Sonic Circus Studio – A Closer Look

We sat down at Sonic Circus Studio with David Lyons to talk shop about the place, the inspiration behind it, how it serves the business, and what it is all about.

Why do you have a working studio at Sonic Circus and how did it all come about?

DL: Sonic Circus Studio is basically a non-profit. We don’t currently book commercial sessions for money. It is basically a laboratory for refining sounds, techniques, private studio projects, and learning. We like to practice what we preach here. We’ve amassed a cool collection of equipment and a lot of the pieces here have either personal significance or some historical relevance. We encourage musicians, producers and engineers to visit and exchange ideas and share knowledge.

What have you learned personally from the experience?

DL: If you are interested in running a facility like this surround yourself with talent. Put a team of people together that are both creative and technically versed. Don’t try to do it all yourself. The other thing that is absolutely apparent and may sound odd: I do think you can find inspiration in certain pieces of gear, and combinations thereof. There really is Mojo to this. It exists. The first time I heard music through the Mix Bus of a Neve 8068 in the early days it was like “This is what music is supposed to sound like!”  I’ve also tried to put a collection together of instruments and equipment that have some meaning to me. This helps you dig a little harder when you are going for sounds or a particular musical part. You’d be surprised.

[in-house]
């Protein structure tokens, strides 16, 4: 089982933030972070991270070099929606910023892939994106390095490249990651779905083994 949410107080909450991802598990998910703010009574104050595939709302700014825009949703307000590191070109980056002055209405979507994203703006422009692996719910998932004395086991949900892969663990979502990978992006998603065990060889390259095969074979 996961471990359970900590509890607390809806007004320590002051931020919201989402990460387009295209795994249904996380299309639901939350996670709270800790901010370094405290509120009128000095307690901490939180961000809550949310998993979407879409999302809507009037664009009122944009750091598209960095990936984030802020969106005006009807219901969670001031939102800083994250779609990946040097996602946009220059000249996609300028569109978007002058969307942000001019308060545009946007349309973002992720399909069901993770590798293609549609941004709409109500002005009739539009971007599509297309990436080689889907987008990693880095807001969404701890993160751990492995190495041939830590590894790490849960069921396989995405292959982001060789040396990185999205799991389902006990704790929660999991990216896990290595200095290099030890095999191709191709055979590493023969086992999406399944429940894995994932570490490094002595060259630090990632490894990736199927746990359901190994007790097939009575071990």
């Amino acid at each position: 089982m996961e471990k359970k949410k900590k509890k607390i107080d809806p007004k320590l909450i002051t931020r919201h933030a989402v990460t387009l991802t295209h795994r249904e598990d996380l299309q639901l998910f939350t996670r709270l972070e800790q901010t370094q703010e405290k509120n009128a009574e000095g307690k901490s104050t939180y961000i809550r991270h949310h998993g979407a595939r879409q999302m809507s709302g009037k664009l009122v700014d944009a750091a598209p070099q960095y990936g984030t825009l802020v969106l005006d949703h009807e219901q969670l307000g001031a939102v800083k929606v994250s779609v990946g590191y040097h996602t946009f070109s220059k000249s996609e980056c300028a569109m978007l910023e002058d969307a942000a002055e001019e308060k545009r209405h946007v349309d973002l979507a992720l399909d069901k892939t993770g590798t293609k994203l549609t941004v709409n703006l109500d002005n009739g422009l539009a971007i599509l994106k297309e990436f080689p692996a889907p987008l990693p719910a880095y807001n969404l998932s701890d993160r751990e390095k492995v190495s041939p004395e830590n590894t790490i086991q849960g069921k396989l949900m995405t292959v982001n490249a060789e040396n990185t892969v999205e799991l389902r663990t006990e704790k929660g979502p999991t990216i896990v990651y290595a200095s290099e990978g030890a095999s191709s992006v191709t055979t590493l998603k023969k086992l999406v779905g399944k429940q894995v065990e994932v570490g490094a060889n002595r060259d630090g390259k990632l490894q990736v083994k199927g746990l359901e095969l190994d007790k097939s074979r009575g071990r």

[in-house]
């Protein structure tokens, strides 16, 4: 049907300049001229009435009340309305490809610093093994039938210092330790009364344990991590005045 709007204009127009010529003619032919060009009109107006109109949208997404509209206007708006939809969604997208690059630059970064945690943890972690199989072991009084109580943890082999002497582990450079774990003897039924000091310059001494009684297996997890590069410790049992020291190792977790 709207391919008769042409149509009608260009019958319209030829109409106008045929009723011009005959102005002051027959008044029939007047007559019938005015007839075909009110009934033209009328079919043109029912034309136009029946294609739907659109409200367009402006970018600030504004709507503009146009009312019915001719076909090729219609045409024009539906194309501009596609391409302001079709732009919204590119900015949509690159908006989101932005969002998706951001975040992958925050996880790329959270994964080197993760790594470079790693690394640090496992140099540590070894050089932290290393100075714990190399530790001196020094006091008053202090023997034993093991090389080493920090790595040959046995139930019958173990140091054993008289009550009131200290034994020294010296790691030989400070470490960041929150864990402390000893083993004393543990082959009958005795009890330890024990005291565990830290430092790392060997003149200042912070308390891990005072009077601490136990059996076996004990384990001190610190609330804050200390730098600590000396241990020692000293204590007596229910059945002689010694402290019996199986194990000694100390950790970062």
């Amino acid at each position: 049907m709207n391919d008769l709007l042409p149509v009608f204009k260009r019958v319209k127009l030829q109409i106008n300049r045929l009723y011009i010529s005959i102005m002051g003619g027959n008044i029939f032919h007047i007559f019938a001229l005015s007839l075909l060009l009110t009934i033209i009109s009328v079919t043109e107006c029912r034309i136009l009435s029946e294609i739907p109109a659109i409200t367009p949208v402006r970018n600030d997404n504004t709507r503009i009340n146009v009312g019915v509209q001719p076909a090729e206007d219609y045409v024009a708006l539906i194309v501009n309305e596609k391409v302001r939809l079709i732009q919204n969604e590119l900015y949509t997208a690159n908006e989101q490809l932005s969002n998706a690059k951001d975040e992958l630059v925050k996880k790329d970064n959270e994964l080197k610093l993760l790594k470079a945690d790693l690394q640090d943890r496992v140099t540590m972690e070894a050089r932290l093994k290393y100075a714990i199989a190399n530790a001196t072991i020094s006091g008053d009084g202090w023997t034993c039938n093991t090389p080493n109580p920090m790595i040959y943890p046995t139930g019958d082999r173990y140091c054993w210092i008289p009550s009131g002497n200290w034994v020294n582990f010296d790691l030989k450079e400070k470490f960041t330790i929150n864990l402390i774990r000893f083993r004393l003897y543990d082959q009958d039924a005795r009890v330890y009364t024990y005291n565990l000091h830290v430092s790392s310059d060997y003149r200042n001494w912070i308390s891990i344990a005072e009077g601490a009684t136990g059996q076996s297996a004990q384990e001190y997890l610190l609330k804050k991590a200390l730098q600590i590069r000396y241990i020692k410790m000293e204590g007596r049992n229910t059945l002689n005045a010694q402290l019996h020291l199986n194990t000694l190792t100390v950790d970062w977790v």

Please elaborate?

DL: OK. The business was started with the help of a few good friends back in 1996. We developed a reputation for being real with people. Some really amazing collections started presenting themselves when people decided they had to call it quits. It’s really bittersweet because, quite honestly, I would rather see these places still around. But every time I was able to hang on to a little piece of music history, I did. I have a few pieces from Bearsville Studio here. The EMT 140, Hammond B3, and the Wurlitzer. Knowing Muddy, Dylan, Todd Rundgren, The Band, and others did records on that equipment gives you a sense of responsibility.